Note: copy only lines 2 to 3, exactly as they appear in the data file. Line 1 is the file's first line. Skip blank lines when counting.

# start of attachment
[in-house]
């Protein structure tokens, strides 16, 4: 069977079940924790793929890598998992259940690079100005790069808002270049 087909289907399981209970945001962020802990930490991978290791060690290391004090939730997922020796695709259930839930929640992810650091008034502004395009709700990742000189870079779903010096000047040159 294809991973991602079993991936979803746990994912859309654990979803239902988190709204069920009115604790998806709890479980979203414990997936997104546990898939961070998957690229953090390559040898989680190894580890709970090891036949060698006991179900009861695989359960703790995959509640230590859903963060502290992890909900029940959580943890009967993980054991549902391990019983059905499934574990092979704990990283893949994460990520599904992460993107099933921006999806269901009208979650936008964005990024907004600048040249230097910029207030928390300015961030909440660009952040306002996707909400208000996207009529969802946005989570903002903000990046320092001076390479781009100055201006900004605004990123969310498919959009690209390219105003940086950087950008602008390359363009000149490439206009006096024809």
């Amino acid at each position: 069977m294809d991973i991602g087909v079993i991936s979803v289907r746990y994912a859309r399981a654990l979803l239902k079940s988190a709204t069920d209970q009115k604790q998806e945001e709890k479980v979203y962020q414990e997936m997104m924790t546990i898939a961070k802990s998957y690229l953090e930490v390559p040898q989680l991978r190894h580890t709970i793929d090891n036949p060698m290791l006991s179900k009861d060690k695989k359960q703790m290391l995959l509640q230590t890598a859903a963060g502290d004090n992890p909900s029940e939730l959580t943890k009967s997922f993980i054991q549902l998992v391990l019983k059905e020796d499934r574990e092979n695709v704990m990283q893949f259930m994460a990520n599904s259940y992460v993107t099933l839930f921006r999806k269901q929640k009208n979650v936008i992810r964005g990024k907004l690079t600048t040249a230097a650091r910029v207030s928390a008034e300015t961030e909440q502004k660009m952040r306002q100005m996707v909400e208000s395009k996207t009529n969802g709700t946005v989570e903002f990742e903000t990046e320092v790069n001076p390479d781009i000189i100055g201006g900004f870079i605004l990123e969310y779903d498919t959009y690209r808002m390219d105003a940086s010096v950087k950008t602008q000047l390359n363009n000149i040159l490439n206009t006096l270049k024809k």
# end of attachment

């Protein structure tokens, strides 16, 4: 069977079940924790793929890598998992259940690079100005790069808002270049 087909289907399981209970945001962020802990930490991978290791060690290391004090939730997922020796695709259930839930929640992810650091008034502004395009709700990742000189870079779903010096000047040159 294809991973991602079993991936979803746990994912859309654990979803239902988190709204069920009115604790998806709890479980979203414990997936997104546990898939961070998957690229953090390559040898989680190894580890709970090891036949060698006991179900009861695989359960703790995959509640230590859903963060502290992890909900029940959580943890009967993980054991549902391990019983059905499934574990092979704990990283893949994460990520599904992460993107099933921006999806269901009208979650936008964005990024907004600048040249230097910029207030928390300015961030909440660009952040306002996707909400208000996207009529969802946005989570903002903000990046320092001076390479781009100055201006900004605004990123969310498919959009690209390219105003940086950087950008602008390359363009000149490439206009006096024809």
């Amino acid at each position: 069977m294809d991973i991602g087909v079993i991936s979803v289907r746990y994912a859309r399981a654990l979803l239902k079940s988190a709204t069920d209970q009115k604790q998806e945001e709890k479980v979203y962020q414990e997936m997104m924790t546990i898939a961070k802990s998957y690229l953090e930490v390559p040898q989680l991978r190894h580890t709970i793929d090891n036949p060698m290791l006991s179900k009861d060690k695989k359960q703790m290391l995959l509640q230590t890598a859903a963060g502290d004090n992890p909900s029940e939730l959580t943890k009967s997922f993980i054991q549902l998992v391990l019983k059905e020796d499934r574990e092979n695709v704990m990283q893949f259930m994460a990520n599904s259940y992460v993107t099933l839930f921006r999806k269901q929640k009208n979650v936008i992810r964005g990024k907004l690079t600048t040249a230097a650091r910029v207030s928390a008034e300015t961030e909440q502004k660009m952040r306002q100005m996707v909400e208000s395009k996207t009529n969802g709700t946005v989570e903002f990742e903000t990046e320092v790069n001076p390479d781009i000189i100055g201006g900004f870079i605004l990123e969310y779903d498919t959009y690209r808002m390219d105003a940086s010096v950087k950008t602008q000047l390359n363009n000149i040159l490439n206009t006096l270049k024809k």